Bakk’s day of reckoning?

This morning, Judge Lezlie Ott Mareck will hear the lawsuit Jim Knoblach, former chairman of the House Ways & Means Committee, filed challenging the constitutionality of Sen. Bakk’s Omnibus Tax Bill. Specifically, Chairman Knoblach’s lawsuit argues that the 2013 Tax Bill violates Article IV, Sect. 17, informally known as the Single Subject Clause. Article IV, Section 17 states that bills can only be about a single subject.

For example, if the plain letter of the law is followed, it would be unconstitutional for a bill funding veterans programs to also include tax increases to raise money for Minnesota’s general fund. Funding veterans programs obviously is a different subject than setting marginal income tax rates.

The purpose of the Single Subject Clause is clear through this. Minnesota’s Constitution was written to prevent people from putting an unpopular provision on one subject into a popular bill of another subject.

Chairman Knoblach’s attorney, Erick A. Kaardal, stated the purpose of this lawsuit clearly when he said this:

Believing that a separate bill could not have survived the scrutiny of both houses, or taxpayer wrath, the leadership simply avoided the state constitution, rules of both houses and responsible fiscal policy and put the senate office measure within the tax bill that had to pass to balance the budget within the last days of the 2013 session.

Kaardal is exactly right on each part of his statement. Sen. Bakk knew that a standalone bill building a Taj Majal monument to Sen. Bakk wouldn’t pass the House. That’s why he put the funding in the Tax Bill. He knew Speaker Thissen wouldn’t torpedo his provision in that context.

Next, Kaardal is right that a standalone bill would’ve incurred the taxpayers’ wrath. In fact, it wouldn’t surprise me if taxpayers took out their wrath on DFL legislators this time if they find out about Sen. Bakk’s gimmick.

Third, Sen. Bakk’s gimmick attempts to skirt the Single Subject Clause. That doesn’t guarantee the courts reaching the right ruling. It just says that they’ll rule against Sen. Bakk’s gimmick if they follow Minnesota’s Constitution. FOOTNOTE: If Judge Mareck rules against Sen. Bakk, that will essentially finish Sen. Bakk’s funding for what I’m calling the “Politicians’ Pork Palace.” There isn’t a chance Sen. Bakk will want to appeal that ruling because that will raise the profile of the lawsuit. That’s the last thing Sen. Bakk wants to do going into a political campaign.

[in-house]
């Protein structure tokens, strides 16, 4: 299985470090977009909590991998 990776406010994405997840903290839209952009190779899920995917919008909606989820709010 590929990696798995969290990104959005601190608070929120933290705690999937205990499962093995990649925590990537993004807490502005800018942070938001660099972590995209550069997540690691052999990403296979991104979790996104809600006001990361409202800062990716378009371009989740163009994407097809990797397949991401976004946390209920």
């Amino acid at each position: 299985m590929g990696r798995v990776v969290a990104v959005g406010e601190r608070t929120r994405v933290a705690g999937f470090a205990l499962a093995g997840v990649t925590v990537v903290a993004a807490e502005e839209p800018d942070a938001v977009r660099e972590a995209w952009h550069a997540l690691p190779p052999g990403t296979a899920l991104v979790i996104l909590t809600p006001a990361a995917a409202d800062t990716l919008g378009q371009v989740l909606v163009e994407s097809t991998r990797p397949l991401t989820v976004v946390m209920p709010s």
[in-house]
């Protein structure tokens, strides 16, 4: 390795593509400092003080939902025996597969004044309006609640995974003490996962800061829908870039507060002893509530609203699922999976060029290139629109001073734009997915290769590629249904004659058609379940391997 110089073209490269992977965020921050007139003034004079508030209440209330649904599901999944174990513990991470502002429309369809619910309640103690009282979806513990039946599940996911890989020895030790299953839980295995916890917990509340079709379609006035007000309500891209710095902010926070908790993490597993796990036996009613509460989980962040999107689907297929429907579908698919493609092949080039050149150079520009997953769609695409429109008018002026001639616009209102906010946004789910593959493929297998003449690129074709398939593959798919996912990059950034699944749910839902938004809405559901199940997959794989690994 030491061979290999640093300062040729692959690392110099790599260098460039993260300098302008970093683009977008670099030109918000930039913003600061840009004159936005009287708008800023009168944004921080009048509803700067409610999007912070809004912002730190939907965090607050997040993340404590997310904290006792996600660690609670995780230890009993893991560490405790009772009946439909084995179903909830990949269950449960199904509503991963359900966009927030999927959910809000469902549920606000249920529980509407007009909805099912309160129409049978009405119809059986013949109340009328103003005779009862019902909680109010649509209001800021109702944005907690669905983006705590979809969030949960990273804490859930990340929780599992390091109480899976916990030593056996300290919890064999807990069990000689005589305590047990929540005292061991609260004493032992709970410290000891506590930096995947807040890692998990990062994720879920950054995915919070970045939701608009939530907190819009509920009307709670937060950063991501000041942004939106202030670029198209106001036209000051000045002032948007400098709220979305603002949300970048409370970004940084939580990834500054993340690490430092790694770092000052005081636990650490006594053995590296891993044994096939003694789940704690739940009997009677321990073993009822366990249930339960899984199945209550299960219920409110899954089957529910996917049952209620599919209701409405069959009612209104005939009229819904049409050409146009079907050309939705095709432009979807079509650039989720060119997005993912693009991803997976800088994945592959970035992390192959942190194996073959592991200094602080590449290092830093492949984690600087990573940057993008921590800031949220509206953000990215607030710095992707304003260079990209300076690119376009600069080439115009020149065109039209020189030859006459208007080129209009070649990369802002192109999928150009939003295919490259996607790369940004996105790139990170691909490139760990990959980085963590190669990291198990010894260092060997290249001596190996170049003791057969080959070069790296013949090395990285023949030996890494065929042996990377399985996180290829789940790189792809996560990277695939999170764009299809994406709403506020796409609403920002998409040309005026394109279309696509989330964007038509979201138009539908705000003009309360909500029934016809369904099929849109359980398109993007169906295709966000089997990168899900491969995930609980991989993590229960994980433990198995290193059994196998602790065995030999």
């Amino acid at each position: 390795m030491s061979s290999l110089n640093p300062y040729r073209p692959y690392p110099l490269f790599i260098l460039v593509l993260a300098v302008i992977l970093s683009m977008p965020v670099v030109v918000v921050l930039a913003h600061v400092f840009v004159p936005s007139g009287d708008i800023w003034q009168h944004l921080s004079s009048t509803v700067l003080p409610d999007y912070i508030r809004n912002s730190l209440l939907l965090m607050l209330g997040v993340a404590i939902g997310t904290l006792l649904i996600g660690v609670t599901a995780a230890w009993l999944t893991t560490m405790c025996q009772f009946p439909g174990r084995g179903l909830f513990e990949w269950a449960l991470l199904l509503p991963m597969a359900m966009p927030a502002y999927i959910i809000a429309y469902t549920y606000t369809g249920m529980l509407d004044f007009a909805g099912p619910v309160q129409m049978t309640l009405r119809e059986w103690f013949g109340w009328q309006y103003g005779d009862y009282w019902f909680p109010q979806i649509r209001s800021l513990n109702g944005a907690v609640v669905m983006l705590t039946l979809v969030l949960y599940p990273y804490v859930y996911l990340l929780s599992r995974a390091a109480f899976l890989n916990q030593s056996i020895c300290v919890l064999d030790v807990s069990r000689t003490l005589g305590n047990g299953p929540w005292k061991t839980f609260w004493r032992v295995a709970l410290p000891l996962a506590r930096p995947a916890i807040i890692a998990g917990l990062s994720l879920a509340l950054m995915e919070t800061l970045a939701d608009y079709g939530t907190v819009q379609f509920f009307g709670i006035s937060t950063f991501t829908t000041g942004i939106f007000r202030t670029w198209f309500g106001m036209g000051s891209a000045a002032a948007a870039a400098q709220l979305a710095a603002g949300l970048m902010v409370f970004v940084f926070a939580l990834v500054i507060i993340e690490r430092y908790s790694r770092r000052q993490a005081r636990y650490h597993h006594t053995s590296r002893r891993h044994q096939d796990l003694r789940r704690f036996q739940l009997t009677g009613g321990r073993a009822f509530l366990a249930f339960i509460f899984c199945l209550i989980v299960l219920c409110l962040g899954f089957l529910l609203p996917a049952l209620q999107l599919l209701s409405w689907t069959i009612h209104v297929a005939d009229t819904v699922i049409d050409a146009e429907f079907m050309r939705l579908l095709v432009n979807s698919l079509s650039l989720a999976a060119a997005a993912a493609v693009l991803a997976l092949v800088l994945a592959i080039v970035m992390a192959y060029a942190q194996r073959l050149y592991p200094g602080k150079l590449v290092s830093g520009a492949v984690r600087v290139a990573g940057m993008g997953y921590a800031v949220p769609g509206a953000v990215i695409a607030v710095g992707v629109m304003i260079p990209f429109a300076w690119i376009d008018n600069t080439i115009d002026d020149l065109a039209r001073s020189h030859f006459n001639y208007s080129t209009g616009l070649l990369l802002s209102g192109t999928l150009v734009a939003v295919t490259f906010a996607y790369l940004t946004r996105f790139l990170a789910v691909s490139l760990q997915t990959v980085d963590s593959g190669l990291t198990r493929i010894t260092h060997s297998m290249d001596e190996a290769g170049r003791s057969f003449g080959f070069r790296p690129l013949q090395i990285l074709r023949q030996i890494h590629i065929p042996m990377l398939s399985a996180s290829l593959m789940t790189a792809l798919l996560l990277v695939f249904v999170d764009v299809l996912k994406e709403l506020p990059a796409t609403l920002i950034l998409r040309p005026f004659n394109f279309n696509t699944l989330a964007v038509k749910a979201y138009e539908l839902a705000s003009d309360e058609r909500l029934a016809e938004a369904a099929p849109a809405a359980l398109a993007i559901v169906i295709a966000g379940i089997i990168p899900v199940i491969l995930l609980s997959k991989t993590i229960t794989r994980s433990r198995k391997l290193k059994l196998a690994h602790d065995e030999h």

Finally, Sen. Bakk knew that his gimmick wasn’t popular. That’s why he didn’t propose it earlier in the session. Had it been proposed in February as a standalone bill, it wouldn’t have passed any committees because of the toxic nature of the bill. That’s why he’s attempting this end run around Minnesota’s Constitution.

Sen. Bakk is a nasty man when it comes to ignoring the Constitution:

Recent laws struck down under this single subject provision include:

1) a prevailing wage provision authored by then Rep. Tom Bakk in the 1997 Omnibus Tax Bill (Associated Builders and Contractors v. Ventura; Minnesota Supreme Court, 2000);

Apparently, trusting that Sen. Bakk will follow the Constitution isn’t a safe bet. The courts have already ruled that he ignored this same provision before. Apparently, Sen. Bakk just won’t learn.